Insert For inserting a new value in a bit. It is a two-step process: Step 1: Mask out the existing bit valueStep 2: Insert the bit using OR micro-operation with the bits which are to be inserted. This is a two-step process. Example:Say contents of R1 = 0011 1011Suppose, we want to insert 0110 in place of left most 0011 then:0011 1011 (R1 before)0000 1111 (R2 for masking)

Perform AND operation (mask)

0000 1011 (R1 after)

Now insert: 01100000 (R2 for insertion) Perform OR operation 0110 1011 R1 after insert

 

 0011 1011 = R1we want to insert 0110 in place of left most 00110110 1011 = R1

Result may be different for all. You just apply the answer which comes to your mind first.

       1.             A        1101 1001

                      B         1010 0100       (Selective Complement)

                                —————

                                   0110 1101

         2.           A        1101 1001

                        B      0011 1100       (Selective Set)

                                —————

                                1111 1101

 

Construct 16-to-1 line multiplexer with two 8-to-1 line multiplexers and one 2-to-1 line multiplexer. Makes suitable assumptions, if any 5m Dec2005

Construct 16-to-1 line multiplexer with two 8-to-1 line multiplexers and one 2-to-1 line multiplexer. Makes suitable assumptions, if any 5m Dec2005

 Multiplexer

Multiplexer is one of the basic building units of a computer system which in principle allows sharing of a common line by more than one input lines. It connects multiple input lines to a single output line. At a specific time one of the input lines is selected and the selected input is passed on to the output line.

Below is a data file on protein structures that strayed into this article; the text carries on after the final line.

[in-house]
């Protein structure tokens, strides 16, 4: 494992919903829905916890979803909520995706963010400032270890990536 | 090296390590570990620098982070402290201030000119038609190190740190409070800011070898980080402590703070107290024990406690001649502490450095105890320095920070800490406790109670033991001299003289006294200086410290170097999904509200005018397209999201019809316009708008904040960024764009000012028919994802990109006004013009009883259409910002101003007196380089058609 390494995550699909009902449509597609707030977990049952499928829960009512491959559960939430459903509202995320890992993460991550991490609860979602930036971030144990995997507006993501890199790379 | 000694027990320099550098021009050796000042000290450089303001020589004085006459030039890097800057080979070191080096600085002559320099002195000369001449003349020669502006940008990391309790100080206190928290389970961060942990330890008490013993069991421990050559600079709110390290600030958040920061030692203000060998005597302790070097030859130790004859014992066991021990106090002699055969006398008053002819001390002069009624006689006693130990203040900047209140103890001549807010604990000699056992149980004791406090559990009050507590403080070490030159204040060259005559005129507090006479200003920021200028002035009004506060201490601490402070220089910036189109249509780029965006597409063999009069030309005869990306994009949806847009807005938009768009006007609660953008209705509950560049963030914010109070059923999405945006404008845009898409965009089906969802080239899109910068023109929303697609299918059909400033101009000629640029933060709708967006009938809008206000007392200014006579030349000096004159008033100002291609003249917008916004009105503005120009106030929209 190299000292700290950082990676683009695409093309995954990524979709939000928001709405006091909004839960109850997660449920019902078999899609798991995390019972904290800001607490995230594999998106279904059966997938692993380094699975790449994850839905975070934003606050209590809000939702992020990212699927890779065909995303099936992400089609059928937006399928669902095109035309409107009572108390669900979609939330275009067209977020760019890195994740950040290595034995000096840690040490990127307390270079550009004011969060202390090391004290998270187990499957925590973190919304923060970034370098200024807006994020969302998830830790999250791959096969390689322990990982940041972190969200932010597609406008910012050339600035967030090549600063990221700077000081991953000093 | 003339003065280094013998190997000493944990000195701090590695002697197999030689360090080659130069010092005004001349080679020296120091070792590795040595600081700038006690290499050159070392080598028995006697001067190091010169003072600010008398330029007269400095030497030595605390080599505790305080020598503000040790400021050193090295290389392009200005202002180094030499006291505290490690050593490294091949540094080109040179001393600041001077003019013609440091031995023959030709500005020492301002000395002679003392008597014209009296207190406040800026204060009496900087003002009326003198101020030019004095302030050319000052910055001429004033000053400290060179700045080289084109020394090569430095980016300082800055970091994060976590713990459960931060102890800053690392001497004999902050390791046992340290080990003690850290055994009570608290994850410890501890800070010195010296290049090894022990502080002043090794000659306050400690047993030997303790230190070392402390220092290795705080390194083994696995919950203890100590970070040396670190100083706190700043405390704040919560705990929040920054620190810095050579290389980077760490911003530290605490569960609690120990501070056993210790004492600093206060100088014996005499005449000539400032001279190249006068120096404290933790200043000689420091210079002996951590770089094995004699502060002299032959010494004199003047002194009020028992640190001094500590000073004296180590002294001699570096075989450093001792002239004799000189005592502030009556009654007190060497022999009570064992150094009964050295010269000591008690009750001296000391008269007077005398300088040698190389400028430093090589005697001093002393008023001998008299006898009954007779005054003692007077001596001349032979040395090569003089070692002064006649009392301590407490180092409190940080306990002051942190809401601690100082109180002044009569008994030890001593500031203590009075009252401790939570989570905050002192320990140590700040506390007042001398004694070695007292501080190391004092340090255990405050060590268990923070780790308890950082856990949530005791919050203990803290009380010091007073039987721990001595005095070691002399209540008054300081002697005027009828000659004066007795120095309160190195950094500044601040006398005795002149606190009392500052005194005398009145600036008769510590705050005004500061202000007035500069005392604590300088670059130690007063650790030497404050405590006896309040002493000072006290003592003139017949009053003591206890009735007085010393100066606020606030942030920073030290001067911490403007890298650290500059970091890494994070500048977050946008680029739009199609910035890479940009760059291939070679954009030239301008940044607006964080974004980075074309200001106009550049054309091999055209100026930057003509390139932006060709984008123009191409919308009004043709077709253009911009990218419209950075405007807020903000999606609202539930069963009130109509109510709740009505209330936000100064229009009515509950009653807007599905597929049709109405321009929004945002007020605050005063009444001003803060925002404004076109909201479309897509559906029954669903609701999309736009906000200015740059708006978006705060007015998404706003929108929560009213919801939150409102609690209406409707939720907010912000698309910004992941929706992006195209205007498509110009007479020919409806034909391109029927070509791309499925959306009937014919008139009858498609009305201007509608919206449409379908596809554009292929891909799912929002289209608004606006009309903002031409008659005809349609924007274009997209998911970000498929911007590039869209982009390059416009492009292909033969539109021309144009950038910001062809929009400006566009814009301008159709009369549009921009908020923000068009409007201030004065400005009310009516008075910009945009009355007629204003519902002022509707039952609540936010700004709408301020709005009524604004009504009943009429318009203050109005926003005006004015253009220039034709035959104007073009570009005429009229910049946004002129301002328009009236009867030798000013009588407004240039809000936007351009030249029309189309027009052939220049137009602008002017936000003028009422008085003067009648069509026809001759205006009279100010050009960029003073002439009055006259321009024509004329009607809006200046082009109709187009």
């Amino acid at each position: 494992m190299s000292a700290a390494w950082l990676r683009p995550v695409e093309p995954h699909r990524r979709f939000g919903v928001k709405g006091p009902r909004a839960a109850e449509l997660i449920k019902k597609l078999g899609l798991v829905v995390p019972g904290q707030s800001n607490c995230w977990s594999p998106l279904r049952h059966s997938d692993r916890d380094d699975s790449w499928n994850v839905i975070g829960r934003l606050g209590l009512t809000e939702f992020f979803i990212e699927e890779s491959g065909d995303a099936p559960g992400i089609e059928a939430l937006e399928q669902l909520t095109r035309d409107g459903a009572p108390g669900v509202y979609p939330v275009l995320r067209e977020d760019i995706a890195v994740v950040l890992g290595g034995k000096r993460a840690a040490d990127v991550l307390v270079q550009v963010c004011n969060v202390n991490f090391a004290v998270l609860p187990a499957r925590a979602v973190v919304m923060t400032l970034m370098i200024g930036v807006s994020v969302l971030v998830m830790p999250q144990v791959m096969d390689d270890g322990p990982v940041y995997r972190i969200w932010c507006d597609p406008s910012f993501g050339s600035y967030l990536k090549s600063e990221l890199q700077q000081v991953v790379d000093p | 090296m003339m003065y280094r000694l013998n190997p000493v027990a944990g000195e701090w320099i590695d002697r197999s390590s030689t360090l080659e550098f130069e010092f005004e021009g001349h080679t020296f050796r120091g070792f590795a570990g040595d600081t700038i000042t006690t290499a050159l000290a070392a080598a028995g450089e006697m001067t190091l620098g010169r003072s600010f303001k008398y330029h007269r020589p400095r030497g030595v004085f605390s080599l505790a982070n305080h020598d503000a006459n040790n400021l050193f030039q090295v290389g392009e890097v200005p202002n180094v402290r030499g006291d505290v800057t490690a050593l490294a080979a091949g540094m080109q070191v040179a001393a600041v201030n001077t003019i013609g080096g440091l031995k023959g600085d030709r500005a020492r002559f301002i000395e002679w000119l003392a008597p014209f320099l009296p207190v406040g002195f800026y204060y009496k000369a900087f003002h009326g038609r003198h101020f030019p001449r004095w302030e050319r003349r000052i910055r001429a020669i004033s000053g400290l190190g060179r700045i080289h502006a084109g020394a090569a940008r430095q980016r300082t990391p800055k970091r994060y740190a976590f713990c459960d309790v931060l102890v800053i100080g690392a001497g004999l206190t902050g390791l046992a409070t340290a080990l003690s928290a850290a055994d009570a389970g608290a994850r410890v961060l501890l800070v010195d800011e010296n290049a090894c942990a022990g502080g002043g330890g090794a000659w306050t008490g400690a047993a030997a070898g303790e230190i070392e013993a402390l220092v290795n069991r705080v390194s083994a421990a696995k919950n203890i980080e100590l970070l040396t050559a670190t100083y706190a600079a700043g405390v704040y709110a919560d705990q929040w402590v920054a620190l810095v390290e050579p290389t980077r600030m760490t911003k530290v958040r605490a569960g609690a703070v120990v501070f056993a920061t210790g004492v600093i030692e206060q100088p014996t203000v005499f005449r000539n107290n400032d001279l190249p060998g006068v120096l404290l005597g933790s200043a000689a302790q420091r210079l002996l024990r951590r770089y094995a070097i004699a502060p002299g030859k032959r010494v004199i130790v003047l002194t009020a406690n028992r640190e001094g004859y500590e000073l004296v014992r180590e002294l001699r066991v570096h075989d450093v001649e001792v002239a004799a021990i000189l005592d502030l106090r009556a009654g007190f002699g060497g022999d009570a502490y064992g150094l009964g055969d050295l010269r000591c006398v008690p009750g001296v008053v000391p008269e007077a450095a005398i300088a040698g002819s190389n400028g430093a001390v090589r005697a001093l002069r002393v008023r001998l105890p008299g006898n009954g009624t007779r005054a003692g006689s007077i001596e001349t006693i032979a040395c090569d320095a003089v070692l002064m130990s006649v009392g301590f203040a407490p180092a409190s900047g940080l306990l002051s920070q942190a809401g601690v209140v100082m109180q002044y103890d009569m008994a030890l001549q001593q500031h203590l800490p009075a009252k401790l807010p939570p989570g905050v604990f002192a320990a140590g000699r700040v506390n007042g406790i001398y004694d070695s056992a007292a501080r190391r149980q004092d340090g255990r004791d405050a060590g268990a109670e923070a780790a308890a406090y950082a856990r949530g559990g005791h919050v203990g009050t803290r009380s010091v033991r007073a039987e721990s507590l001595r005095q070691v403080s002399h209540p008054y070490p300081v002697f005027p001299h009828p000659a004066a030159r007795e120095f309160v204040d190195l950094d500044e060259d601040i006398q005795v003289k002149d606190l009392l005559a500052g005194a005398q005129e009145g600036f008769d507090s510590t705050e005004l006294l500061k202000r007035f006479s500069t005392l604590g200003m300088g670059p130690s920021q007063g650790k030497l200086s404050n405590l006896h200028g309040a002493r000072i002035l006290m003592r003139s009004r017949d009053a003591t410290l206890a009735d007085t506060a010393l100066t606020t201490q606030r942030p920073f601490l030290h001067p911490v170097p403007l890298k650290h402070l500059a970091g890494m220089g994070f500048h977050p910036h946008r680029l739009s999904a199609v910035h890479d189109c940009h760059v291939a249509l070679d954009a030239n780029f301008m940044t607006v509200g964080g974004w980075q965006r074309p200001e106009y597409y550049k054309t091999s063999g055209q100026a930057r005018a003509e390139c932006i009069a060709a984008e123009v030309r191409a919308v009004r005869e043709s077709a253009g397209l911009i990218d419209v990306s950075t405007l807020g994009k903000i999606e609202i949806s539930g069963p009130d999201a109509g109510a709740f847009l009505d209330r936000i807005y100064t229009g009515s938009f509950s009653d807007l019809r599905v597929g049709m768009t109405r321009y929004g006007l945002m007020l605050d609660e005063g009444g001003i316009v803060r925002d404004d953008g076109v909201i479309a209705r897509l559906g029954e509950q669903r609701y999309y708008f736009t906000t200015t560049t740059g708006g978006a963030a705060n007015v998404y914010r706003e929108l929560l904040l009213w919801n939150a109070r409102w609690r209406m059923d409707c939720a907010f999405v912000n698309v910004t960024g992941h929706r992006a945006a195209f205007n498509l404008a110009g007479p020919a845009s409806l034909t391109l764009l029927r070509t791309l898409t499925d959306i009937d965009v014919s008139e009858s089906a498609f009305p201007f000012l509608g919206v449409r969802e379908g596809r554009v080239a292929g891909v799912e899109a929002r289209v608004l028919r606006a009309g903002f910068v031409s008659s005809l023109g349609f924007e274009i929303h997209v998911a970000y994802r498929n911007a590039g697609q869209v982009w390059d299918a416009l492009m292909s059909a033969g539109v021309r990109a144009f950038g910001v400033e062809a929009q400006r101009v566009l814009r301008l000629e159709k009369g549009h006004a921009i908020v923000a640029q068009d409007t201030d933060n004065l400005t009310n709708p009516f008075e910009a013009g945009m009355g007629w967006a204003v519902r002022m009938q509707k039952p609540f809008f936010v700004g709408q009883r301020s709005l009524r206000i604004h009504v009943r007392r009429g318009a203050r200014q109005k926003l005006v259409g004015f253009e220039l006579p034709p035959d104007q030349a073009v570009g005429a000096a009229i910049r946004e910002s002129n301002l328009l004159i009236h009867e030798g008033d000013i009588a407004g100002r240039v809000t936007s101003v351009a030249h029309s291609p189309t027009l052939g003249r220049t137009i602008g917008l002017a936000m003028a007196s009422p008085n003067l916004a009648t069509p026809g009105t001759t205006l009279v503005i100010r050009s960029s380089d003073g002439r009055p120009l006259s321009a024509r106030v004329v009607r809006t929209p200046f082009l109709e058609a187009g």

Relation between multiple Input lines and Selection lines      

 

Input lines 16 = 24 i.e. 4 Selection lines

Input lines will be I0 - I15

 

Selection lines will be S0 - S3

Block Diagram:

MUX_02

Constructed Diagram:

MUX_01

The diagram will be same as of the block diagram of 16-to-1 line multiplexer in which 8-to-1 line multiplexer Selection lines will be S0 - S2and S3will be connected to 2-to-1 line multiplexer Selection and First 8-to-1 line multiplexer Input lines will be I0 - I7and Second8-to-1 line multiplexer Input lines will be I8 - I15

 

Write an assembly program to convert a 4digit BCD number to its binary equivalent 5m Dec2005

Solved program can be found on this link http://cssimplified.com/computer-organisation-and-assembly-language-programming/an-assembly-program-which-should-convert-4-digits-bcd-number-into-its-binary-equivalent